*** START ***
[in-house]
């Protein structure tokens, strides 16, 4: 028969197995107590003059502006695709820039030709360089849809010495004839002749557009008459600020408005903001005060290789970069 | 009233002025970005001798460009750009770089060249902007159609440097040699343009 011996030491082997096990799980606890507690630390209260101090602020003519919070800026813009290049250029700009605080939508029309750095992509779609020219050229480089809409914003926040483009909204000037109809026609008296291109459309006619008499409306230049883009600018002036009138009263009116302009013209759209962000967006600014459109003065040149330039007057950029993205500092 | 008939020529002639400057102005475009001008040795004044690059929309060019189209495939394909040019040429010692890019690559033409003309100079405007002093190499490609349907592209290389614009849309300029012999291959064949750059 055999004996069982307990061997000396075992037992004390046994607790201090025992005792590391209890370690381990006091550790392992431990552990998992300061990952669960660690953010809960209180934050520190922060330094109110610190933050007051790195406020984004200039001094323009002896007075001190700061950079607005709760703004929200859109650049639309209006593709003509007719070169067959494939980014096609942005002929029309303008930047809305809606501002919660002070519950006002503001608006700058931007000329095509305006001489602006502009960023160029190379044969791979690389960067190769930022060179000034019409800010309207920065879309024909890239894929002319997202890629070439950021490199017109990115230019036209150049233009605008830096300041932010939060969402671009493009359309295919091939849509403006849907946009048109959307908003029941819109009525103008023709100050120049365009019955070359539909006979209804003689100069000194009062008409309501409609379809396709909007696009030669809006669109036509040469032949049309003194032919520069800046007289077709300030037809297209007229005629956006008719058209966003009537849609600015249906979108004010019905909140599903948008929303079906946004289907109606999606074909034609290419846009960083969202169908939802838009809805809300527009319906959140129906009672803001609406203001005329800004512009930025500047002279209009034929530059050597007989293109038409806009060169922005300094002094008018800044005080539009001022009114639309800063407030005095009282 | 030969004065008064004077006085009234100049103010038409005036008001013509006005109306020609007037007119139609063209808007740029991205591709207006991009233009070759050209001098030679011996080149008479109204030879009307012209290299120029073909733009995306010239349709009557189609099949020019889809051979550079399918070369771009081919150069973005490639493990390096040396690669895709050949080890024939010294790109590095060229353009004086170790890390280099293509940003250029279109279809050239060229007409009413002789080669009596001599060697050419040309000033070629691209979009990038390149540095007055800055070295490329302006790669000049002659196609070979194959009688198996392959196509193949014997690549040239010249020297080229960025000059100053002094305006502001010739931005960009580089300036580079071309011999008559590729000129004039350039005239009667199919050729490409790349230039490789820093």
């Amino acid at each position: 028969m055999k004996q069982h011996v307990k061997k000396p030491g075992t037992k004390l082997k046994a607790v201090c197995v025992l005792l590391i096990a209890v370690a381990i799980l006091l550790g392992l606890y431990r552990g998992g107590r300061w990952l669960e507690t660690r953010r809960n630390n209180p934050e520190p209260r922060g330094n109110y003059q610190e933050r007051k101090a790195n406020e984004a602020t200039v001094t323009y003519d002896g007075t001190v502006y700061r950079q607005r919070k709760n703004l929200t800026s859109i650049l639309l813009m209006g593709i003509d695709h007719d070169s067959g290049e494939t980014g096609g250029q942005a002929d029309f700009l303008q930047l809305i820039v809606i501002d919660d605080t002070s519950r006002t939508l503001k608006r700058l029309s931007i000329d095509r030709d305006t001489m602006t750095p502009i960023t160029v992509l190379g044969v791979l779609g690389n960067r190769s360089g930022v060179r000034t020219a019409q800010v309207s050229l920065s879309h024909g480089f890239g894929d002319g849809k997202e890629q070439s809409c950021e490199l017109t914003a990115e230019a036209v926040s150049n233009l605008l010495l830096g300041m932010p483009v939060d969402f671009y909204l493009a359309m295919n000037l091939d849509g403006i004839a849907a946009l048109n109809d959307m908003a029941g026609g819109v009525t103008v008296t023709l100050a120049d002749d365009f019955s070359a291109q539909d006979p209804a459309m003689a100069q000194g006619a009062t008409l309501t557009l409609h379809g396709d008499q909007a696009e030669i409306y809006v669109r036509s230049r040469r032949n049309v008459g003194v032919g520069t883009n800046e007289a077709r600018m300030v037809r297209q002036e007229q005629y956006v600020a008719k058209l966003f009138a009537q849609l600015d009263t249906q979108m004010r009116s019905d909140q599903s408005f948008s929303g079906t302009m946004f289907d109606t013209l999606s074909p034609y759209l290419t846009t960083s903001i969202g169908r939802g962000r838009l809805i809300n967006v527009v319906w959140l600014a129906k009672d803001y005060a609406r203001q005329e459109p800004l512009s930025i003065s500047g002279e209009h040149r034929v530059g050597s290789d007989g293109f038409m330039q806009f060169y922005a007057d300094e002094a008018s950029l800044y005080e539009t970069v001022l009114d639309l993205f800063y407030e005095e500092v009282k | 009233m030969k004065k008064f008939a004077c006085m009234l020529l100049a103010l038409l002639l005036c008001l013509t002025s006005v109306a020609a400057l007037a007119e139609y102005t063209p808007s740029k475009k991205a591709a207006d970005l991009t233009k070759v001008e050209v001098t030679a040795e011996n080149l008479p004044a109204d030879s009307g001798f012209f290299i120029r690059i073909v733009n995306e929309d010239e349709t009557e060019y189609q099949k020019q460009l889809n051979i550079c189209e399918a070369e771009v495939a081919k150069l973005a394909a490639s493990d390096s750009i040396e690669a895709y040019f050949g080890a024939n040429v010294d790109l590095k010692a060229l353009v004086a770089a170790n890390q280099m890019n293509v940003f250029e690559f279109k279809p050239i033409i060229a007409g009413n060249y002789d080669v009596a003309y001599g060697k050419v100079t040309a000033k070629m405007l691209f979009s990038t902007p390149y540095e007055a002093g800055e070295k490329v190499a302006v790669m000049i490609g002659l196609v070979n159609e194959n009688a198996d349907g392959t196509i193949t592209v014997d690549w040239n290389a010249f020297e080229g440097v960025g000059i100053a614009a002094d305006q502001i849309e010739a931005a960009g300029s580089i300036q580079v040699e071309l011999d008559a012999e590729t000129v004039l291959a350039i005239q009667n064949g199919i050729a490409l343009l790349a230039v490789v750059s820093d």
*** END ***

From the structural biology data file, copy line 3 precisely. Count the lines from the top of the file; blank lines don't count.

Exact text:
């Amino acid at each position: 028969m055999k004996q069982h011996v307990k061997k000396p030491g075992t037992k004390l082997k046994a607790v201090c197995v025992l005792l590391i096990a209890v370690a381990i799980l006091l550790g392992l606890y431990r552990g998992g107590r300061w990952l669960e507690t660690r953010r809960n630390n209180p934050e520190p209260r922060g330094n109110y003059q610190e933050r007051k101090a790195n406020e984004a602020t200039v001094t323009y003519d002896g007075t001190v502006y700061r950079q607005r919070k709760n703004l929200t800026s859109i650049l639309l813009m209006g593709i003509d695709h007719d070169s067959g290049e494939t980014g096609g250029q942005a002929d029309f700009l303008q930047l809305i820039v809606i501002d919660d605080t002070s519950r006002t939508l503001k608006r700058l029309s931007i000329d095509r030709d305006t001489m602006t750095p502009i960023t160029v992509l190379g044969v791979l779609g690389n960067r190769s360089g930022v060179r000034t020219a019409q800010v309207s050229l920065s879309h024909g480089f890239g894929d002319g849809k997202e890629q070439s809409c950021e490199l017109t914003a990115e230019a036209v926040s150049n233009l605008l010495l830096g300041m932010p483009v939060d969402f671009y909204l493009a359309m295919n000037l091939d849509g403006i004839a849907a946009l048109n109809d959307m908003a029941g026609g819109v009525t103008v008296t023709l100050a120049d002749d365009f019955s070359a291109q539909d006979p209804a459309m003689a100069q000194g006619a009062t008409l309501t557009l409609h379809g396709d008499q909007a696009e030669i409306y809006v669109r036509s230049r040469r032949n049309v008459g003194v032919g520069t883009n800046e007289a077709r600018m300030v037809r297209q002036e007229q005629y956006v600020a008719k058209l966003f009138a009537q849609l600015d009263t249906q979108m004010r009116s019905d909140q599903s408005f948008s929303g079906t302009m946004f289907d109606t013209l999606s074909p034609y759209l290419t846009t960083s903001i969202g169908r939802g962000r838009l809805i809300n967006v527009v319906w959140l600014a129906k009672d803001y005060a609406r203001q005329e459109p800004l512009s930025i003065s500047g002279e209009h040149r034929v530059g050597s290789d007989g293109f038409m330039q806009f060169y922005a007057d300094e002094a008018s950029l800044y005080e539009t970069v001022l009114d639309l993205f800063y407030e005095e500092v009282k | 009233m030969k004065k008064f008939a004077c006085m009234l020529l100049a103010l038409l002639l005036c008001l013509t002025s006005v109306a020609a400057l007037a007119e139609y102005t063209p808007s740029k475009k991205a591709a207006d970005l991009t233009k070759v001008e050209v001098t030679a040795e011996n080149l008479p004044a109204d030879s009307g001798f012209f290299i120029r690059i073909v733009n995306e929309d010239e349709t009557e060019y189609q099949k020019q460009l889809n051979i550079c189209e399918a070369e771009v495939a081919k150069l973005a394909a490639s493990d390096s750009i040396e690669a895709y040019f050949g080890a024939n040429v010294d790109l590095k010692a060229l353009v004086a770089a170790n890390q280099m890019n293509v940003f250029e690559f279109k279809p050239i033409i060229a007409g009413n060249y002789d080669v009596a003309y001599g060697k050419v100079t040309a000033k070629m405007l691209f979009s990038t902007p390149y540095e007055a002093g800055e070295k490329v190499a302006v790669m000049i490609g002659l196609v070979n159609e194959n009688a198996d349907g392959t196509i193949t592209v014997d690549w040239n290389a010249f020297e080229g440097v960025g000059i100053a614009a002094d305006q502001i849309e010739a931005a960009g300029s580089i300036q580079v040699e071309l011999d008559a012999e590729t000129v004039l291959a350039i005239q009667n064949g199919i050729a490409l343009l790349a230039v490789v750059s820093d």